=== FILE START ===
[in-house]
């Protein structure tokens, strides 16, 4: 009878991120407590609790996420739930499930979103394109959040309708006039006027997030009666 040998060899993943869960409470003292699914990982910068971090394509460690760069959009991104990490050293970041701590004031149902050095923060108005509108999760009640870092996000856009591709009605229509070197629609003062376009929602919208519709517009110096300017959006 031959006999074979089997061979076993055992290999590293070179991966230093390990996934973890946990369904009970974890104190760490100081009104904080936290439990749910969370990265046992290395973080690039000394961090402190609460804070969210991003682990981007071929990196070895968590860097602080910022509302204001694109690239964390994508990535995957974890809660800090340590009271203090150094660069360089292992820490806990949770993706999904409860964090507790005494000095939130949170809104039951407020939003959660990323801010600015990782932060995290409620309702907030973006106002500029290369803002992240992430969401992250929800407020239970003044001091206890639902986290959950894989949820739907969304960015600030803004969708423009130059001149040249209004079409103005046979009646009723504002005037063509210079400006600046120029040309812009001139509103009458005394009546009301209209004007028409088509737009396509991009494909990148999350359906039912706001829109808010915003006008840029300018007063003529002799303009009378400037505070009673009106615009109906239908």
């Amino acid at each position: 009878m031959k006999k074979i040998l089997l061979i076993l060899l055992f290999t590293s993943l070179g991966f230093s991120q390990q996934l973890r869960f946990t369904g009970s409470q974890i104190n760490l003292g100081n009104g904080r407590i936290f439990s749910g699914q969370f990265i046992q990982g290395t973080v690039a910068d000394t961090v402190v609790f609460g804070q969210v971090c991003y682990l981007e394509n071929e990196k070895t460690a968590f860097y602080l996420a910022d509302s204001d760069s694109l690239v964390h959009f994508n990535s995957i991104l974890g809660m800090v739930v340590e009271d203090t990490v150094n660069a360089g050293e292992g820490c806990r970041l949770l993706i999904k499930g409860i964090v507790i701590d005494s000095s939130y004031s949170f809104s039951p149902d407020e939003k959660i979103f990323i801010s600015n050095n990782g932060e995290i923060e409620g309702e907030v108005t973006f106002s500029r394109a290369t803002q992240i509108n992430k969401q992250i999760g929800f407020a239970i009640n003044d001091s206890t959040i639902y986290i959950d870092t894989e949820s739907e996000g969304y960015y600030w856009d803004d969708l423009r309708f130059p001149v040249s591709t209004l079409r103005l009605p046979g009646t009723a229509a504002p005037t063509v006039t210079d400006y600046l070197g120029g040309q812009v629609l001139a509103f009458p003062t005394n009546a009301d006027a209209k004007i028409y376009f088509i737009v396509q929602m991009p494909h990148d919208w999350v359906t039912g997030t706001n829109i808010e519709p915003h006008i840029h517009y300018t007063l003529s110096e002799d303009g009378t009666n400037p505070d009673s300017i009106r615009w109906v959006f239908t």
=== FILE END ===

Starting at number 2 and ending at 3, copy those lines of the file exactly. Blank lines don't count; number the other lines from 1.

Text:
């Protein structure tokens, strides 16, 4: 009878991120407590609790996420739930499930979103394109959040309708006039006027997030009666 040998060899993943869960409470003292699914990982910068971090394509460690760069959009991104990490050293970041701590004031149902050095923060108005509108999760009640870092996000856009591709009605229509070197629609003062376009929602919208519709517009110096300017959006 031959006999074979089997061979076993055992290999590293070179991966230093390990996934973890946990369904009970974890104190760490100081009104904080936290439990749910969370990265046992290395973080690039000394961090402190609460804070969210991003682990981007071929990196070895968590860097602080910022509302204001694109690239964390994508990535995957974890809660800090340590009271203090150094660069360089292992820490806990949770993706999904409860964090507790005494000095939130949170809104039951407020939003959660990323801010600015990782932060995290409620309702907030973006106002500029290369803002992240992430969401992250929800407020239970003044001091206890639902986290959950894989949820739907969304960015600030803004969708423009130059001149040249209004079409103005046979009646009723504002005037063509210079400006600046120029040309812009001139509103009458005394009546009301209209004007028409088509737009396509991009494909990148999350359906039912706001829109808010915003006008840029300018007063003529002799303009009378400037505070009673009106615009109906239908």
């Amino acid at each position: 009878m031959k006999k074979i040998l089997l061979i076993l060899l055992f290999t590293s993943l070179g991966f230093s991120q390990q996934l973890r869960f946990t369904g009970s409470q974890i104190n760490l003292g100081n009104g904080r407590i936290f439990s749910g699914q969370f990265i046992q990982g290395t973080v690039a910068d000394t961090v402190v609790f609460g804070q969210v971090c991003y682990l981007e394509n071929e990196k070895t460690a968590f860097y602080l996420a910022d509302s204001d760069s694109l690239v964390h959009f994508n990535s995957i991104l974890g809660m800090v739930v340590e009271d203090t990490v150094n660069a360089g050293e292992g820490c806990r970041l949770l993706i999904k499930g409860i964090v507790i701590d005494s000095s939130y004031s949170f809104s039951p149902d407020e939003k959660i979103f990323i801010s600015n050095n990782g932060e995290i923060e409620g309702e907030v108005t973006f106002s500029r394109a290369t803002q992240i509108n992430k969401q992250i999760g929800f407020a239970i009640n003044d001091s206890t959040i639902y986290i959950d870092t894989e949820s739907e996000g969304y960015y600030w856009d803004d969708l423009r309708f130059p001149v040249s591709t209004l079409r103005l009605p046979g009646t009723a229509a504002p005037t063509v006039t210079d400006y600046l070197g120029g040309q812009v629609l001139a509103f009458p003062t005394n009546a009301d006027a209209k004007i028409y376009f088509i737009v396509q929602m991009p494909h990148d919208w999350v359906t039912g997030t706001n829109i808010e519709p915003h006008i840029h517009y300018t007063l003529s110096e002799d303009g009378t009666n400037p505070d009673s300017i009106r615009w109906v959006f239908t």